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In one of my clients projects, we are moving some parts from a monolithic PostgreSQL database into some microservices, which use MongoDB for their persistence. The whole migration can be done with native tools — psql and mongoimport to be precise — which results in a very high speed.

The Plan

MongoDB is a document-oriented database, which still has some introspective into the values. These can take up different basic types likes String, Integers or Booleans — and since the version 3.4 of MongoDB, the mongoimport-tool can import a CSV with specific markers to set the type of the field.

So, the plan is to create a postgres-query, which is saved as a Tab-Separated-Values (TSV) file and which is in turn imported using mongoimport. …

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Davis Turner: Reckitt-Benckiser shoot for Ryder, used under CC-BY-SA-3.0 from https://commons.wikimedia.org/wiki/File:X2_warehouse.jpg

In my team and at my present contract at the Haufe-Group in Freiburg, we are using Continuous Integration and Continuous Deployment with a Kubernetes infrastructure — in my team on our own baremetal servers, at Haufe in Azure. What we did not tackle sufficiently so far is storage — and we do not seem to be alone.

I’ve reviewed the state of Kubernetes storage options in mid-2017 with a focus and Free and Open Source products, namely

  • Ceph with Rook.io
  • Infinit by Docker Inc.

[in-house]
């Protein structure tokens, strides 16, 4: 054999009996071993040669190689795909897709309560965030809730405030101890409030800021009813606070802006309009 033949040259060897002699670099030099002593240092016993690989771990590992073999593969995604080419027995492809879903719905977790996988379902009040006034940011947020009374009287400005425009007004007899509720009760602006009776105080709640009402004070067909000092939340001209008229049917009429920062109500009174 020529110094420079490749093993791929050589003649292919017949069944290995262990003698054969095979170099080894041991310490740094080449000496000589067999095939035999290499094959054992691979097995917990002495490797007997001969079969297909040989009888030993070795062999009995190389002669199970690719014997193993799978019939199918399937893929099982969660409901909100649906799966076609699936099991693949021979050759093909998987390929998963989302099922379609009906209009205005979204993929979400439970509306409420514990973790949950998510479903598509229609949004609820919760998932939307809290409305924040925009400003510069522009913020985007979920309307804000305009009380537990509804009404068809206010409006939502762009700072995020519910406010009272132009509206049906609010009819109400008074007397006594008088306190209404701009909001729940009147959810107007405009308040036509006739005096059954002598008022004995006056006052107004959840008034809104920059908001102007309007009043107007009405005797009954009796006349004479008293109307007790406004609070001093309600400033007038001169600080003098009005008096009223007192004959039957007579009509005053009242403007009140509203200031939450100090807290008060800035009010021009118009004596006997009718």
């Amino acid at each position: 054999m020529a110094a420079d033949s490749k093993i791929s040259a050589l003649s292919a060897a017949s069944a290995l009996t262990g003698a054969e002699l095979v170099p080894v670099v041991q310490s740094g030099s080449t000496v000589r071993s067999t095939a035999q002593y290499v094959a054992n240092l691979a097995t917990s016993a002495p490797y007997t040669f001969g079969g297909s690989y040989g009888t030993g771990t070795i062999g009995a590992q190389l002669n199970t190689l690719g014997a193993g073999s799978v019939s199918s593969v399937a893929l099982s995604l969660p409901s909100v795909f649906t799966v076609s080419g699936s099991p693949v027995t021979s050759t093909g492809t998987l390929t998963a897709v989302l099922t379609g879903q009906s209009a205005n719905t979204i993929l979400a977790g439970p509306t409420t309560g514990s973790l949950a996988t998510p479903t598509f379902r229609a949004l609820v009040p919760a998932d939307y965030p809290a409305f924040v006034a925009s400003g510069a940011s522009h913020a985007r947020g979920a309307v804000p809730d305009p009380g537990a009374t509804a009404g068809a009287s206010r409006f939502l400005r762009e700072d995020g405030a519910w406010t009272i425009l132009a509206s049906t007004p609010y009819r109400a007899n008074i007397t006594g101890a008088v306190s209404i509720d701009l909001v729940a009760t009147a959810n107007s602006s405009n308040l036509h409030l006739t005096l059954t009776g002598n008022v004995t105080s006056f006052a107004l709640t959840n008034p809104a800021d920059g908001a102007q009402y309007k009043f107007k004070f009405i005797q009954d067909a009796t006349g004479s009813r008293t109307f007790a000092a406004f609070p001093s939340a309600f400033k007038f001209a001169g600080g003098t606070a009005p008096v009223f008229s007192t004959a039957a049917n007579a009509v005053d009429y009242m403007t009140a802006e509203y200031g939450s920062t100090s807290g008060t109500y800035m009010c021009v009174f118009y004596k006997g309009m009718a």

• NFS-HA with DRBD and pacemaker
  • GlusterFS with Heketi

You can read the result in the Haufe Developer Blog.

How not to revert back into old habits

Every organism on the world is a creature of habit. We like predictability and are usually not very fond of changes — change resistant, so to speak. However, not all habits and behaviours are good — we have some role to play in our direct and indirect environment, and some habits and behaviour may stand in our way in playing the role we wish to play.

Changing a behaviour usually consists of three steps:

  1. Recognizing the problem (the status quo),
  2. finding a solution (the goal of the change) and finally
  3. implementing that solution into your life.

However, as creatures of habit, old habits die hard and the last step is the hardest and longest. Change takes time — and the longer the habit or behaviour has been pursuit, the harder it gets. …

About

Lars Kumbier

IT Consultant

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